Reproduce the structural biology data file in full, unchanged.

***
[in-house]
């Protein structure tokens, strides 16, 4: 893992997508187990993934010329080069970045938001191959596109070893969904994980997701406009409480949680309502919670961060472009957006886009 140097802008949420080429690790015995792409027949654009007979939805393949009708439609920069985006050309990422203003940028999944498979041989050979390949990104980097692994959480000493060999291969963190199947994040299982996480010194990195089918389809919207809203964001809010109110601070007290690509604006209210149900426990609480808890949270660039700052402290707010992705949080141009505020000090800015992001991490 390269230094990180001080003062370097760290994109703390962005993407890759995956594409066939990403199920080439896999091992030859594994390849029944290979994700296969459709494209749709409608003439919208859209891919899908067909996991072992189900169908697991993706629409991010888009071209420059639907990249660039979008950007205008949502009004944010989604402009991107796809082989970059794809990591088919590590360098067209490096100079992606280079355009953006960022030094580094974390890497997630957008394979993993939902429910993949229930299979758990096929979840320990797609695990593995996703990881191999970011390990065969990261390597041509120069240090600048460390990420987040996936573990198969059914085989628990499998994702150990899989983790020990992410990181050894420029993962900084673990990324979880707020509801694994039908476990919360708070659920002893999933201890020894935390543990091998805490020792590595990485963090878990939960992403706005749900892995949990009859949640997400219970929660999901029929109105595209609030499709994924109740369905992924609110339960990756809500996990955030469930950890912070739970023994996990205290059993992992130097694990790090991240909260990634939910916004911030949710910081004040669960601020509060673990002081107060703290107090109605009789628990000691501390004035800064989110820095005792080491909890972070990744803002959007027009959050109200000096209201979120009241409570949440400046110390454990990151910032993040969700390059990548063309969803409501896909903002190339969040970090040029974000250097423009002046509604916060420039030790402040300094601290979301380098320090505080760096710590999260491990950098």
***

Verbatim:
[in-house]
């Protein structure tokens, strides 16, 4: 893992997508187990993934010329080069970045938001191959596109070893969904994980997701406009409480949680309502919670961060472009957006886009 140097802008949420080429690790015995792409027949654009007979939805393949009708439609920069985006050309990422203003940028999944498979041989050979390949990104980097692994959480000493060999291969963190199947994040299982996480010194990195089918389809919207809203964001809010109110601070007290690509604006209210149900426990609480808890949270660039700052402290707010992705949080141009505020000090800015992001991490 390269230094990180001080003062370097760290994109703390962005993407890759995956594409066939990403199920080439896999091992030859594994390849029944290979994700296969459709494209749709409608003439919208859209891919899908067909996991072992189900169908697991993706629409991010888009071209420059639907990249660039979008950007205008949502009004944010989604402009991107796809082989970059794809990591088919590590360098067209490096100079992606280079355009953006960022030094580094974390890497997630957008394979993993939902429910993949229930299979758990096929979840320990797609695990593995996703990881191999970011390990065969990261390597041509120069240090600048460390990420987040996936573990198969059914085989628990499998994702150990899989983790020990992410990181050894420029993962900084673990990324979880707020509801694994039908476990919360708070659920002893999933201890020894935390543990091998805490020792590595990485963090878990939960992403706005749900892995949990009859949640997400219970929660999901029929109105595209609030499709994924109740369905992924609110339960990756809500996990955030469930950890912070739970023994996990205290059993992992130097694990790090991240909260990634939910916004911030949710910081004040669960601020509060673990002081107060703290107090109605009789628990000691501390004035800064989110820095005792080491909890972070990744803002959007027009959050109200000096209201979120009241409570949440400046110390454990990151910032993040969700390059990548063309969803409501896909903002190339969040970090040029974000250097423009002046509604916060420039030790402040300094601290979301380098320090505080760096710590999260491990950098």